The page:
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Archives of Gynecology and Obstetrics

, Volume 277, Issue 5, pp 405–409 | Cite as

Self-reported oral hygiene habits, dental attendance and attitudes to dentistry during pregnancy in a sample of immigrant women in North London

  • Esther Hullah
  • Yaroslava Turok
  • Maud Nauta
  • Wai Yoong
Original Article

Abstract

Aims

The aim of this study was to describe self-reported oral health, oral hygiene habits, frequency of visits to a dentist and factors associated with dental attendance among pregnant women at a North London Hospital, the majority of whom are immigrants.

Background

Peridontal disease is associated with an increased risk of adverse pregnancy outcomes. The aim of this study is to describe self-reported oral health, oral hygiene habits, frequency of visits to a dentist and factors associated with dental attendance among pregnant women at a North London Hospital, the majority of whom are immigrants.

Materials and methods

A questionnaire designed by the authors was completed by postnatal women within 3 days of delivery. Data collected included past dental attendance, reasons for attendance and information about age, parity and socio-economic group.

Results

In total, 206 women completed the questionnaires within 3 days of delivery; 74.2% of the mothers were not born in the UK and 38.3% were Black African. The mean age of was 28.19 ± 6.07 years. The majority reported good oral hygiene habits such as brushing their teeth twice a day (73.7%) and using mouthwash (51%). However, their dental attendance was poor and the average time since their last visit to a dentist was 1.8 ± 1.61 years. Over a third of the women questioned did not know about the availability of free dental care during pregnancy and for 12 months after; 33% visited a dentist in pregnancy and half of them needed and received treatment; 15% of mothers had more than one pregnancy and yet were still unaware of free dental care provided during pregnancy and 12 months after birth. Only 36% of questioned women regularly visited a dentist. Pregnancy did little to change their attitudes to dental care. There appears no difference in attitudes to dental care between immigrant and British born pregnant women.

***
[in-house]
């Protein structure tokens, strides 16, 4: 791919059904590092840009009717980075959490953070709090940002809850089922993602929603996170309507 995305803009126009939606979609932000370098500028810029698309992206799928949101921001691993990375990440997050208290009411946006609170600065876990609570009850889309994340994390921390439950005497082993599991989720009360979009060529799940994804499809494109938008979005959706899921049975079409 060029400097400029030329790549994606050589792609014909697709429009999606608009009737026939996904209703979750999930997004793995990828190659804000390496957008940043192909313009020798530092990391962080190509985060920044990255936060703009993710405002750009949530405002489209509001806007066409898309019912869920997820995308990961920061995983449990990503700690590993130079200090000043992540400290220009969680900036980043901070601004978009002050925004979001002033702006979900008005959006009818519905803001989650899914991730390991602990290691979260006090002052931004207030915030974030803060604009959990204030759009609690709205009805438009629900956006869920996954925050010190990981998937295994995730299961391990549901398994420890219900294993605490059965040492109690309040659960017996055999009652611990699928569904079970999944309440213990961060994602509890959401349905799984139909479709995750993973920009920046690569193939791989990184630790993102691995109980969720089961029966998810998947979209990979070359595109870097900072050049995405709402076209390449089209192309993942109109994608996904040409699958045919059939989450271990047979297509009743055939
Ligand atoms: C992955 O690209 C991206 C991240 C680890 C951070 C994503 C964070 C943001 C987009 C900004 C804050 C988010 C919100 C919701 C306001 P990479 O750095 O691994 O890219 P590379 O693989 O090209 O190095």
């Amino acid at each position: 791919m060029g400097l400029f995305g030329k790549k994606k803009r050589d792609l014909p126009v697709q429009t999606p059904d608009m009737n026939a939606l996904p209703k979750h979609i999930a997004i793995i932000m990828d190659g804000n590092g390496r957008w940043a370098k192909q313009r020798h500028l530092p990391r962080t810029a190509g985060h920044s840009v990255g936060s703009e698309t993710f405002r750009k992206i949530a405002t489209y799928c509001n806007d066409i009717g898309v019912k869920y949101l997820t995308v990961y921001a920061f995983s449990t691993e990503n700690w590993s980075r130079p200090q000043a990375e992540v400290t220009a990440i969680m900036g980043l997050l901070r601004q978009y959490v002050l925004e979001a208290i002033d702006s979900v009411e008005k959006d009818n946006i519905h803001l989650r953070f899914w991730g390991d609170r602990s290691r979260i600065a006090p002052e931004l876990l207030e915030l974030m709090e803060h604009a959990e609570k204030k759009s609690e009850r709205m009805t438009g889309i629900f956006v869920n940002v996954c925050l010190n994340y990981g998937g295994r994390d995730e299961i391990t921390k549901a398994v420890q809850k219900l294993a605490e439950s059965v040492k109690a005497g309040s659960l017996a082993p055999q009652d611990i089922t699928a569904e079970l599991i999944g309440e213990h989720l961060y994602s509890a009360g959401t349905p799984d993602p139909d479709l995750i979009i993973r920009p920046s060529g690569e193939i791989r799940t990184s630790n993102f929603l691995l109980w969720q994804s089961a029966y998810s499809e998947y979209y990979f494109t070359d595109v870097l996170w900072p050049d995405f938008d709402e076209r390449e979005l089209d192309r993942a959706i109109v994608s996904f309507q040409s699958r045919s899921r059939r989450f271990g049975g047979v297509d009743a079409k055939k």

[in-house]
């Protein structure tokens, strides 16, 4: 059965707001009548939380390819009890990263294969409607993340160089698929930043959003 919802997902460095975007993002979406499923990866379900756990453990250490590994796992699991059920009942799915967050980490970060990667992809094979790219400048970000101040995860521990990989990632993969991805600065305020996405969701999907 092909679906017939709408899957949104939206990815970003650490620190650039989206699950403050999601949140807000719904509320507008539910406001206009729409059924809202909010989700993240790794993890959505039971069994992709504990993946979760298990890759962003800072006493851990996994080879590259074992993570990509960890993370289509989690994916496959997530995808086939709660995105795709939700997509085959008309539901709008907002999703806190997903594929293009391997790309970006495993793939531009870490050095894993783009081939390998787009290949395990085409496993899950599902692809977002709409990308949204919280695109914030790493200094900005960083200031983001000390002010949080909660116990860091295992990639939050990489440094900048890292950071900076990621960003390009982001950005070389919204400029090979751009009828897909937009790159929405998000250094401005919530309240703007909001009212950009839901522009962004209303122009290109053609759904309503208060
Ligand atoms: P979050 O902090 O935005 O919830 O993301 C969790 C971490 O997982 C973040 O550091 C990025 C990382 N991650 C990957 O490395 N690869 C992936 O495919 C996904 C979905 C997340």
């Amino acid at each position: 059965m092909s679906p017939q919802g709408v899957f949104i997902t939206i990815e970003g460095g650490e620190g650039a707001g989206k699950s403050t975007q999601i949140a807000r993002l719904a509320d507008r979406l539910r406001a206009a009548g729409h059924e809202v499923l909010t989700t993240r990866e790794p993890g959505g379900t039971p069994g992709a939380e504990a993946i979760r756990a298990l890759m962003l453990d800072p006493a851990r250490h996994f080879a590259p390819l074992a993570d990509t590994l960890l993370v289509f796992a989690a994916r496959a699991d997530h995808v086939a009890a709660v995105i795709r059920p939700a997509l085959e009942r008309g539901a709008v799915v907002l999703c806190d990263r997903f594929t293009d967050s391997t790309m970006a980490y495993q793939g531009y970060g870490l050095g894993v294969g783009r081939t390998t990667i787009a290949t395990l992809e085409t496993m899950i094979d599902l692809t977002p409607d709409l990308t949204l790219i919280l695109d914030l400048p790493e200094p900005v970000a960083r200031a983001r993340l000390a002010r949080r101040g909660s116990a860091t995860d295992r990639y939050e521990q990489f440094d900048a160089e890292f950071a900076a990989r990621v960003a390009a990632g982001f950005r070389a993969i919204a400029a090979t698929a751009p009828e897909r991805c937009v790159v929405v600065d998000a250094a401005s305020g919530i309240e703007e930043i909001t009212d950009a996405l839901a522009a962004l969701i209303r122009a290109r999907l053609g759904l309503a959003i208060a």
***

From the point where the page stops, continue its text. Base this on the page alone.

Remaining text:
Conclusion

Efforts to improve the uptake of dental care should be directed towards immigrant groups in order to promote better maternal health. Further research is required into the provision of dental care during pregnancy, as the high level of non-attendance demonstrated by mothers is undesirable.

Keywords

Oral hygiene Dental attendance Pregnancy Immigrants 

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Copyright information

© Springer-Verlag 2007

Authors and Affiliations

  • Esther Hullah
    • 1
  • Yaroslava Turok
    • 1
  • Maud Nauta
    • 1
  • Wai Yoong
    • 1
  1. 1.Department of Obstetrics and GynaecologyNorth Middlesex University HospitalLondonUK

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